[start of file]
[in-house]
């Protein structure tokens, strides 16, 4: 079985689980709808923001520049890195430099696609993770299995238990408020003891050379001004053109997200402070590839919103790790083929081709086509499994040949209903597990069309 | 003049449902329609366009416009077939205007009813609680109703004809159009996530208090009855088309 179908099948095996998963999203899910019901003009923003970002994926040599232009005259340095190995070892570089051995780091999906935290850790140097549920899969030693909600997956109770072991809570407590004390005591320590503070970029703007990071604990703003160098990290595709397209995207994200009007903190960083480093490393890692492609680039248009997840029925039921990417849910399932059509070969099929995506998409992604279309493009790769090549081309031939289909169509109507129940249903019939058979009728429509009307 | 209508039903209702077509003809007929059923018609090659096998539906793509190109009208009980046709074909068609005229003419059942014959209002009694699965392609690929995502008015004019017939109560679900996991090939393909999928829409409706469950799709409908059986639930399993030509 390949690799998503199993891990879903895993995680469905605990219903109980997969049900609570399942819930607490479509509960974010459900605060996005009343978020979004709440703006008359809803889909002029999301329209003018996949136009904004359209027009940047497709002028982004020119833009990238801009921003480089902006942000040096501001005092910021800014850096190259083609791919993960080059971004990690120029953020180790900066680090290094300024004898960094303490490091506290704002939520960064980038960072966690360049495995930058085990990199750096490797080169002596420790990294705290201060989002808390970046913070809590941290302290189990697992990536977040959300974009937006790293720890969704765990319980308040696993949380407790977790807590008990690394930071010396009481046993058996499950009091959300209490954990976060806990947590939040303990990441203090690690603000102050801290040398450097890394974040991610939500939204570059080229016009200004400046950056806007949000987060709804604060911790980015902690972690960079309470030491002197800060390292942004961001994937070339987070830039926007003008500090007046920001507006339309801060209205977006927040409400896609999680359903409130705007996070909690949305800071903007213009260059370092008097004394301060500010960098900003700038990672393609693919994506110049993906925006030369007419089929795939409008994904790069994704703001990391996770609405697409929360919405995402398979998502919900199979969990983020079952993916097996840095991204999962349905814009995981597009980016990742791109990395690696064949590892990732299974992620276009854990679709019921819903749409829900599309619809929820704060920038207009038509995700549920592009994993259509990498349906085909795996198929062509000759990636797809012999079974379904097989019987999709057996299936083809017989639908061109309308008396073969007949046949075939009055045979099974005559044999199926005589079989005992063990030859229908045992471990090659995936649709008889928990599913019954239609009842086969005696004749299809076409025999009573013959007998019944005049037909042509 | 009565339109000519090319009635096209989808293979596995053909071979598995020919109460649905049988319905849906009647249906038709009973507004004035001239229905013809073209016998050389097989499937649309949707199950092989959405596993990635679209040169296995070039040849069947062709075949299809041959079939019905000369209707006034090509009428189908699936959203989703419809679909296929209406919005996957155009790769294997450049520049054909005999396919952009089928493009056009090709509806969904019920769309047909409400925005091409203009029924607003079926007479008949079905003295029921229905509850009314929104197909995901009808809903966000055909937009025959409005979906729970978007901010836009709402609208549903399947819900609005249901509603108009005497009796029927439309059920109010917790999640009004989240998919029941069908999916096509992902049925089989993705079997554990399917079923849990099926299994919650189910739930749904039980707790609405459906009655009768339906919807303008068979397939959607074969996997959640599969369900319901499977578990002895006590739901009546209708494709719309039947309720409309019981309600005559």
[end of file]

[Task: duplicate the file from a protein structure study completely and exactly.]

[in-house]
């Protein structure tokens, strides 16, 4: 079985689980709808923001520049890195430099696609993770299995238990408020003891050379001004053109997200402070590839919103790790083929081709086509499994040949209903597990069309 | 003049449902329609366009416009077939205007009813609680109703004809159009996530208090009855088309 179908099948095996998963999203899910019901003009923003970002994926040599232009005259340095190995070892570089051995780091999906935290850790140097549920899969030693909600997956109770072991809570407590004390005591320590503070970029703007990071604990703003160098990290595709397209995207994200009007903190960083480093490393890692492609680039248009997840029925039921990417849910399932059509070969099929995506998409992604279309493009790769090549081309031939289909169509109507129940249903019939058979009728429509009307 | 209508039903209702077509003809007929059923018609090659096998539906793509190109009208009980046709074909068609005229003419059942014959209002009694699965392609690929995502008015004019017939109560679900996991090939393909999928829409409706469950799709409908059986639930399993030509 390949690799998503199993891990879903895993995680469905605990219903109980997969049900609570399942819930607490479509509960974010459900605060996005009343978020979004709440703006008359809803889909002029999301329209003018996949136009904004359209027009940047497709002028982004020119833009990238801009921003480089902006942000040096501001005092910021800014850096190259083609791919993960080059971004990690120029953020180790900066680090290094300024004898960094303490490091506290704002939520960064980038960072966690360049495995930058085990990199750096490797080169002596420790990294705290201060989002808390970046913070809590941290302290189990697992990536977040959300974009937006790293720890969704765990319980308040696993949380407790977790807590008990690394930071010396009481046993058996499950009091959300209490954990976060806990947590939040303990990441203090690690603000102050801290040398450097890394974040991610939500939204570059080229016009200004400046950056806007949000987060709804604060911790980015902690972690960079309470030491002197800060390292942004961001994937070339987070830039926007003008500090007046920001507006339309801060209205977006927040409400896609999680359903409130705007996070909690949305800071903007213009260059370092008097004394301060500010960098900003700038990672393609693919994506110049993906925006030369007419089929795939409008994904790069994704703001990391996770609405697409929360919405995402398979998502919900199979969990983020079952993916097996840095991204999962349905814009995981597009980016990742791109990395690696064949590892990732299974992620276009854990679709019921819903749409829900599309619809929820704060920038207009038509995700549920592009994993259509990498349906085909795996198929062509000759990636797809012999079974379904097989019987999709057996299936083809017989639908061109309308008396073969007949046949075939009055045979099974005559044999199926005589079989005992063990030859229908045992471990090659995936649709008889928990599913019954239609009842086969005696004749299809076409025999009573013959007998019944005049037909042509 | 009565339109000519090319009635096209989808293979596995053909071979598995020919109460649905049988319905849906009647249906038709009973507004004035001239229905013809073209016998050389097989499937649309949707199950092989959405596993990635679209040169296995070039040849069947062709075949299809041959079939019905000369209707006034090509009428189908699936959203989703419809679909296929209406919005996957155009790769294997450049520049054909005999396919952009089928493009056009090709509806969904019920769309047909409400925005091409203009029924607003079926007479008949079905003295029921229905509850009314929104197909995901009808809903966000055909937009025959409005979906729970978007901010836009709402609208549903399947819900609005249901509603108009005497009796029927439309059920109010917790999640009004989240998919029941069908999916096509992902049925089989993705079997554990399917079923849990099926299994919650189910739930749904039980707790609405459906009655009768339906919807303008068979397939959607074969996997959640599969369900319901499977578990002895006590739901009546209708494709719309039947309720409309019981309600005559």